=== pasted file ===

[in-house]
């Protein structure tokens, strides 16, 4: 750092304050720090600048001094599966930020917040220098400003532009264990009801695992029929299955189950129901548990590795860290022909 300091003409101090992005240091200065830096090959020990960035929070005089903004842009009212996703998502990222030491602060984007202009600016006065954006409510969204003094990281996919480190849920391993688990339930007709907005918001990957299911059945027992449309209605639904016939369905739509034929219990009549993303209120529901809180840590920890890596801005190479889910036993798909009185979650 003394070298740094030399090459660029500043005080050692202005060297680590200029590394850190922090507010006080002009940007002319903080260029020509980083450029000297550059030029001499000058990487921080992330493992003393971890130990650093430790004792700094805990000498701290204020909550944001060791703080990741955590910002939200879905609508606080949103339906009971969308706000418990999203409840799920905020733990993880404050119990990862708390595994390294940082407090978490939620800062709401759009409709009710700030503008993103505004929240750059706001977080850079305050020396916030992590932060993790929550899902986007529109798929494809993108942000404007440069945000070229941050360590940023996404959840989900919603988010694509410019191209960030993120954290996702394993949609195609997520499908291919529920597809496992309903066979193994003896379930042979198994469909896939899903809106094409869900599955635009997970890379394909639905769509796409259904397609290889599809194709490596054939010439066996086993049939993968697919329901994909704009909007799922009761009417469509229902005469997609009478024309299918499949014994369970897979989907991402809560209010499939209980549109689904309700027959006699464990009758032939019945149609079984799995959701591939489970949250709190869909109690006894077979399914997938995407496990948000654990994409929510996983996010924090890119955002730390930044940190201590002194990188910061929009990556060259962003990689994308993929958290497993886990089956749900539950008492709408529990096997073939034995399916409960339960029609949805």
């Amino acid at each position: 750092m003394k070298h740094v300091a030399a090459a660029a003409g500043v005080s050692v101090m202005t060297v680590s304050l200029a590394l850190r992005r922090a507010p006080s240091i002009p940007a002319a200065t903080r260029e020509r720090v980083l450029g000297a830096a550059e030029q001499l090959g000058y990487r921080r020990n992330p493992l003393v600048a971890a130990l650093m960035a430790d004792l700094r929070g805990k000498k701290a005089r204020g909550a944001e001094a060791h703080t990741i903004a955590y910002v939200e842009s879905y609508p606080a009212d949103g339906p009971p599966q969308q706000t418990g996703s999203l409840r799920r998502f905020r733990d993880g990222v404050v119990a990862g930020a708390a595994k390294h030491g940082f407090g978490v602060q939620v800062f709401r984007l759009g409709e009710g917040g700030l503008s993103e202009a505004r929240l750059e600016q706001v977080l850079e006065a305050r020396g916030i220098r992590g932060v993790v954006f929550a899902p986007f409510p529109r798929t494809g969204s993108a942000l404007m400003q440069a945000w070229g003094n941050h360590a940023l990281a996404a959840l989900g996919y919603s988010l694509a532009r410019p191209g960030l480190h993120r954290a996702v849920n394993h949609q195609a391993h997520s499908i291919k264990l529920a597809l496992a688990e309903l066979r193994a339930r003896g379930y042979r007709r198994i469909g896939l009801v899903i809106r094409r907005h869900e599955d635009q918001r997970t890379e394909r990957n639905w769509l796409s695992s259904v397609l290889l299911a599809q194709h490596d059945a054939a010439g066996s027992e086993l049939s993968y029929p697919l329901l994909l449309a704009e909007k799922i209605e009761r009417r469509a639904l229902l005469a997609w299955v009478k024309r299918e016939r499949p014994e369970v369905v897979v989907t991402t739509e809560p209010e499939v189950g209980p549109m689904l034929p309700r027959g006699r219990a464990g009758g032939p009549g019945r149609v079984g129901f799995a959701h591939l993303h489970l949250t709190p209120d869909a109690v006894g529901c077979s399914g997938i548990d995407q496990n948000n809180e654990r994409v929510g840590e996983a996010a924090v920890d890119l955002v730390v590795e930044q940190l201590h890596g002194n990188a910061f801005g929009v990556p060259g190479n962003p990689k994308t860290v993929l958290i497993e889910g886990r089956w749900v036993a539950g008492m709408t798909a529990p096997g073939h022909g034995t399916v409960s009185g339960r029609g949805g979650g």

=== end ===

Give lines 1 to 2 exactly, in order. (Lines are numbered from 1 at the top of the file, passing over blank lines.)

[in-house]
């Protein structure tokens, strides 16, 4: 750092304050720090600048001094599966930020917040220098400003532009264990009801695992029929299955189950129901548990590795860290022909 300091003409101090992005240091200065830096090959020990960035929070005089903004842009009212996703998502990222030491602060984007202009600016006065954006409510969204003094990281996919480190849920391993688990339930007709907005918001990957299911059945027992449309209605639904016939369905739509034929219990009549993303209120529901809180840590920890890596801005190479889910036993798909009185979650 003394070298740094030399090459660029500043005080050692202005060297680590200029590394850190922090507010006080002009940007002319903080260029020509980083450029000297550059030029001499000058990487921080992330493992003393971890130990650093430790004792700094805990000498701290204020909550944001060791703080990741955590910002939200879905609508606080949103339906009971969308706000418990999203409840799920905020733990993880404050119990990862708390595994390294940082407090978490939620800062709401759009409709009710700030503008993103505004929240750059706001977080850079305050020396916030992590932060993790929550899902986007529109798929494809993108942000404007440069945000070229941050360590940023996404959840989900919603988010694509410019191209960030993120954290996702394993949609195609997520499908291919529920597809496992309903066979193994003896379930042979198994469909896939899903809106094409869900599955635009997970890379394909639905769509796409259904397609290889599809194709490596054939010439066996086993049939993968697919329901994909704009909007799922009761009417469509229902005469997609009478024309299918499949014994369970897979989907991402809560209010499939209980549109689904309700027959006699464990009758032939019945149609079984799995959701591939489970949250709190869909109690006894077979399914997938995407496990948000654990994409929510996983996010924090890119955002730390930044940190201590002194990188910061929009990556060259962003990689994308993929958290497993886990089956749900539950008492709408529990096997073939034995399916409960339960029609949805």